Clinical aspects of Campylobacter jejuni infections in adults
Autor(es): Peterson M C
Resumo: Campylobacter jejuni is an almost ubiquitous, microaerophilic, gram-negative rod. Outbreaks have been associated with drinking raw milk or contaminated water and eating poultry. Campylobacter jejuni accounts for 3.2% to 6.1% of cases of diarrheal illness in the general population of the United States, and infected patients frequently present with abdominal pain and fever. Less frequently, C jejuni is responsible for bacteremia, septic arthritis, septic abortion, and other extraintestinal infections. Reactive arthritis, Reiter's syndrome, the Guillain-Barré syndrome, and pancreatitis may accompany or follow C jejuni enterocolitis. Campylobacter jejuni is an important cause of diarrheal illness and is a more commonly identified stool organism than Salmonella or Shigella species. Recurrent and chronic infection is generally reported in immunocompromised hosts.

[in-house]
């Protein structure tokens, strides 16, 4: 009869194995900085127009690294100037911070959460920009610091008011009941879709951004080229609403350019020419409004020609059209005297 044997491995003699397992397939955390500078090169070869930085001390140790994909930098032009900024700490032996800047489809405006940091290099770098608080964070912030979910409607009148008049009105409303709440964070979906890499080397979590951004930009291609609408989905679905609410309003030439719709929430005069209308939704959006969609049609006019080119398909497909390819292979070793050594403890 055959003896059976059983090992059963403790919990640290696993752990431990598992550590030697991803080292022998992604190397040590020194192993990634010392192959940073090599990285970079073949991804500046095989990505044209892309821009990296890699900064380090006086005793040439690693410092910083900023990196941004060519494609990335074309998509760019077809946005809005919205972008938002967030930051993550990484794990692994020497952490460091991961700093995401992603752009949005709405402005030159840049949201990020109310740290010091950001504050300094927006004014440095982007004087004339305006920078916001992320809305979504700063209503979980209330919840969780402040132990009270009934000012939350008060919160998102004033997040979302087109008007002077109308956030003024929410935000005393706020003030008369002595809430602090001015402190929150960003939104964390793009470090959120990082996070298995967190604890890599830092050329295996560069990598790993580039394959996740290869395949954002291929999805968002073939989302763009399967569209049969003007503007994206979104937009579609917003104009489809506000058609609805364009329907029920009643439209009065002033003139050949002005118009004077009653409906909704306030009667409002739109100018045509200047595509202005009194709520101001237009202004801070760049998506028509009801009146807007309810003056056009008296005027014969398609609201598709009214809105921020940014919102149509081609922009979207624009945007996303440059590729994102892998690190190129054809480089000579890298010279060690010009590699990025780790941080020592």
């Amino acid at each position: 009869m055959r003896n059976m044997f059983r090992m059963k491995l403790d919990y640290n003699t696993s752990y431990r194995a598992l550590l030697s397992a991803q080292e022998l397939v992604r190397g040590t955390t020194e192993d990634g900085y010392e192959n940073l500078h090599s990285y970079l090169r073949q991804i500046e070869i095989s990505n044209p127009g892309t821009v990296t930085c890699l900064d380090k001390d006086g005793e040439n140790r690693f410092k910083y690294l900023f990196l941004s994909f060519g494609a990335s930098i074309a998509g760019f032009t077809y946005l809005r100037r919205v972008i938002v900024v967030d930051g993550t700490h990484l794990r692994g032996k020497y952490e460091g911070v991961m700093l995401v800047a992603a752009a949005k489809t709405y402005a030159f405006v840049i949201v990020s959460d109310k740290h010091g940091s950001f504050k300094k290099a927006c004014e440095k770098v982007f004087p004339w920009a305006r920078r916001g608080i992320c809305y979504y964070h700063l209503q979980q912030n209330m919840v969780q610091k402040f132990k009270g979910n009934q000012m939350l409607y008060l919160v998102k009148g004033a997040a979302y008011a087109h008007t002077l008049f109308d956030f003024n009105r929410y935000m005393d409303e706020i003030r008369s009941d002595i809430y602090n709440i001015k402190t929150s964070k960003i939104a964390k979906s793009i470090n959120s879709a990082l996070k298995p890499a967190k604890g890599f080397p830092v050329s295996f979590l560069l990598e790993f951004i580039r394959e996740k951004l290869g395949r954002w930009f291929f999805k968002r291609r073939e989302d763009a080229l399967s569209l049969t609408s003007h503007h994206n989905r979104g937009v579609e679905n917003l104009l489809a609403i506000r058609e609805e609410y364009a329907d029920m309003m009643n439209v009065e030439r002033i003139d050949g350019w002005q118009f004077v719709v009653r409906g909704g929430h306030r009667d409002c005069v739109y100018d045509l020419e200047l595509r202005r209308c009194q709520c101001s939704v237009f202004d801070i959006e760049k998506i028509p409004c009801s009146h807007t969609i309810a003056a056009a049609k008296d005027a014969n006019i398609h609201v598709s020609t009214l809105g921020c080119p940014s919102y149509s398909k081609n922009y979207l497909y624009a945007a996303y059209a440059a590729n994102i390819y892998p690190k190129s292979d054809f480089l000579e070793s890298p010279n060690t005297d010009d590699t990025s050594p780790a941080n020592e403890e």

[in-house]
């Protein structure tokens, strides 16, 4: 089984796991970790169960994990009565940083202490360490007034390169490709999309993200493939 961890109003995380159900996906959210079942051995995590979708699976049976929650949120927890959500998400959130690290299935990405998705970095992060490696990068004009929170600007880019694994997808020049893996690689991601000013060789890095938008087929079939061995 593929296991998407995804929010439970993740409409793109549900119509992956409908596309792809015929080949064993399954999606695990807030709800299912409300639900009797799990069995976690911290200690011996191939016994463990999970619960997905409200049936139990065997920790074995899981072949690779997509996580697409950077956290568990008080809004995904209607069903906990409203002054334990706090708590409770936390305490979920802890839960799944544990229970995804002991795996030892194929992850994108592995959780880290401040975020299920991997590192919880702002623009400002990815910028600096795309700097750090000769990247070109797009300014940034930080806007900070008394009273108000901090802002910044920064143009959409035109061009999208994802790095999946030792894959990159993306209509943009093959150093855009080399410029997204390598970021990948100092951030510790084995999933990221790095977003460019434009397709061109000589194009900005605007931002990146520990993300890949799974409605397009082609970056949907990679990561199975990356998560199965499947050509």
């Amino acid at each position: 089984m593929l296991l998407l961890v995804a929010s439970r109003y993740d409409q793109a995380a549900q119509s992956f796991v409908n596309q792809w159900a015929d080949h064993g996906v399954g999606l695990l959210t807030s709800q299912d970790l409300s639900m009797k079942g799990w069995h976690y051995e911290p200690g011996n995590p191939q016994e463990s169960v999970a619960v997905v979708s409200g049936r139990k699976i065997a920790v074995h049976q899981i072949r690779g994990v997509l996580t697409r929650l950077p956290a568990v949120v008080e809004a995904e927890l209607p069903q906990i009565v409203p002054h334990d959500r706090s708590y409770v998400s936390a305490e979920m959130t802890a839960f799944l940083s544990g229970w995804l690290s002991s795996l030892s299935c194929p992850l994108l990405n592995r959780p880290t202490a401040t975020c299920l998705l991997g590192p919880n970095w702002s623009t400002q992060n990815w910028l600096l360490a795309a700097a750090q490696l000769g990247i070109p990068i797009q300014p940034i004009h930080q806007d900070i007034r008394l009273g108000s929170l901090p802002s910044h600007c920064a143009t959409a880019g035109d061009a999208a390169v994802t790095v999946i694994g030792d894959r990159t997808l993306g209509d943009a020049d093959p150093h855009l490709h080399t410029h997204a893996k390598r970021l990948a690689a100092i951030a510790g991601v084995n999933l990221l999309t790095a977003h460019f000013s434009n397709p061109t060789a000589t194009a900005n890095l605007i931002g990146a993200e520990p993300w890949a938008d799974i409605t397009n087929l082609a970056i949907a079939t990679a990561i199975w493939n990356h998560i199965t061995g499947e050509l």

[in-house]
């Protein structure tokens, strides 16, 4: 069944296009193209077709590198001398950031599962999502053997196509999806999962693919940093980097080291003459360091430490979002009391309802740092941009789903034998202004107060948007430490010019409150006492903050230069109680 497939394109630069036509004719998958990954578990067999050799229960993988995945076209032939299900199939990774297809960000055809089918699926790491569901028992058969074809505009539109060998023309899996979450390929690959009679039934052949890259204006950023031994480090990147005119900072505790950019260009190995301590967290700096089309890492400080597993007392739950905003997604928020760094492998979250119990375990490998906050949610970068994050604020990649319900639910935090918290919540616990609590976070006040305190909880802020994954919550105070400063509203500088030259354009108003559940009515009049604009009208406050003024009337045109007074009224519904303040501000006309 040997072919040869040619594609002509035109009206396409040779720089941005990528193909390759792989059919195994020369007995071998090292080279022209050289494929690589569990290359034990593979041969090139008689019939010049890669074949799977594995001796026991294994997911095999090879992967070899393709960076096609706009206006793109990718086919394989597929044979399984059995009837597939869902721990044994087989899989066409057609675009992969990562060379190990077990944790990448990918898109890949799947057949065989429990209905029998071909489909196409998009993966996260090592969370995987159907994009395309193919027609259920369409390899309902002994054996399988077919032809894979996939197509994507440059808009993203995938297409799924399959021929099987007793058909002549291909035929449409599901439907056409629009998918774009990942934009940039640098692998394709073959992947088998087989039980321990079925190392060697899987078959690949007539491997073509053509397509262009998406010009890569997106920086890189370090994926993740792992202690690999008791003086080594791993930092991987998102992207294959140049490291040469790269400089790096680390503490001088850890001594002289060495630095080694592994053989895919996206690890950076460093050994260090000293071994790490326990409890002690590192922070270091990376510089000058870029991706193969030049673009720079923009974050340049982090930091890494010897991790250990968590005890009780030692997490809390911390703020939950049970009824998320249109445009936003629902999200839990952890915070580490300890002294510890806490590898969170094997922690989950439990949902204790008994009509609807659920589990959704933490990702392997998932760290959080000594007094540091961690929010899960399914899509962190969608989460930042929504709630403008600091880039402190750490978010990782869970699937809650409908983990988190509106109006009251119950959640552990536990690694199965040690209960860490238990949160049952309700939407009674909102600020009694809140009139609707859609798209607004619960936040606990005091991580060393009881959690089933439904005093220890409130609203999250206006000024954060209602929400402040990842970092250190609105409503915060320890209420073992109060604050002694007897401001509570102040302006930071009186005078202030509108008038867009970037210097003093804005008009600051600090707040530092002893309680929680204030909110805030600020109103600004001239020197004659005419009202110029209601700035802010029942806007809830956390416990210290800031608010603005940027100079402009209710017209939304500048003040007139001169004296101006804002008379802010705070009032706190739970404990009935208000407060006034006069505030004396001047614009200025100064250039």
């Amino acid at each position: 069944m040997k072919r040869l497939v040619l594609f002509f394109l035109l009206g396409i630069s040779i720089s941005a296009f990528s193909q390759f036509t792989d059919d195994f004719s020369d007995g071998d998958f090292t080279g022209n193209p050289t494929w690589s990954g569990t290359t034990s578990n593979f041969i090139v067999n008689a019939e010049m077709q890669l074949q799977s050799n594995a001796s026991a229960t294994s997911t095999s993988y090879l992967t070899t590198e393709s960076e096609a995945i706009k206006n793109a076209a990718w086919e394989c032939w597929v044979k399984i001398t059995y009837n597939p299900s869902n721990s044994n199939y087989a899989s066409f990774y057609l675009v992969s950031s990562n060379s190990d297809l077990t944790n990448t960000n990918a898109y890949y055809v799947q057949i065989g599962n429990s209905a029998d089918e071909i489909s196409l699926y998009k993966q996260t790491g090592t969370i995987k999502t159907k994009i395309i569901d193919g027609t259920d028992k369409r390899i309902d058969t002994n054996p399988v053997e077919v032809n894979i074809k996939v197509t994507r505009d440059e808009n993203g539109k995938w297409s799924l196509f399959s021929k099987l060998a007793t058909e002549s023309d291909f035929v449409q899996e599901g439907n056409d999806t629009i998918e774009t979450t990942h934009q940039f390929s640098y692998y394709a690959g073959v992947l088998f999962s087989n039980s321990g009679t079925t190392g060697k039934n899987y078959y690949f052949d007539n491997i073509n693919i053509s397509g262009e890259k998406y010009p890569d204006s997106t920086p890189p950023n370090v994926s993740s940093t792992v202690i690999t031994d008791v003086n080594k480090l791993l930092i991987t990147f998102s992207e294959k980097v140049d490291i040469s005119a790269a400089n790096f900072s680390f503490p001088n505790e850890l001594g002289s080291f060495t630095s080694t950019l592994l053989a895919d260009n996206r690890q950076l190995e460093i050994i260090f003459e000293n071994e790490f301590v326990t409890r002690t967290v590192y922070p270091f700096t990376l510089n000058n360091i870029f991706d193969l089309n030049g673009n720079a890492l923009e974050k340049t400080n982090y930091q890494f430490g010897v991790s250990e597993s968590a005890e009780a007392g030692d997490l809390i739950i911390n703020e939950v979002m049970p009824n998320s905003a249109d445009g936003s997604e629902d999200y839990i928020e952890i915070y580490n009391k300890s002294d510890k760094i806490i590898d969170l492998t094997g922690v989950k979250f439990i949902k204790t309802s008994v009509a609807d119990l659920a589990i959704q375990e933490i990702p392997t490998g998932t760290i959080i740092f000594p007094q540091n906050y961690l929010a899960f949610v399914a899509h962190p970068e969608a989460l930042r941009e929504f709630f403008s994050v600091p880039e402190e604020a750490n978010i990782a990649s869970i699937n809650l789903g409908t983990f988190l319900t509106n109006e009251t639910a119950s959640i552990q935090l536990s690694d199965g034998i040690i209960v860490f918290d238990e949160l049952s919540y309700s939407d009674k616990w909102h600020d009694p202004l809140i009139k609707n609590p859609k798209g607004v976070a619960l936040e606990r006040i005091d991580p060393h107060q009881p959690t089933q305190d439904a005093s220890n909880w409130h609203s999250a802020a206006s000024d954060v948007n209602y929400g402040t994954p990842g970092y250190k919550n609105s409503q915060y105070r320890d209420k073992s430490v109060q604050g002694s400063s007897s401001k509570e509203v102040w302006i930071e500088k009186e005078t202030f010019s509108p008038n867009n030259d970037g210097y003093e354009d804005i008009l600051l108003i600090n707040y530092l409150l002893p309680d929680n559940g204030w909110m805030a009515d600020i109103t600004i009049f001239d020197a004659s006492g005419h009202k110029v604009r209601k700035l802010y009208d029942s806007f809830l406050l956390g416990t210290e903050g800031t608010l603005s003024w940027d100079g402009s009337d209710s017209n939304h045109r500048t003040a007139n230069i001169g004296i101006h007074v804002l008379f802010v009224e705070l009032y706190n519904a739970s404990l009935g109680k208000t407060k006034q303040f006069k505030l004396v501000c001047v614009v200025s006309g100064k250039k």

Imprenta: The Western Journal of Medicine, v. 161, n. 2, p. 148-152, 1994
Descritores: Guillain-Barre Syndrome - Pathogenesis ; Guillain-Barre Syndrome - Epidemiology ; Guillain-Barre Syndrome - Public health
Data de publicação: 1994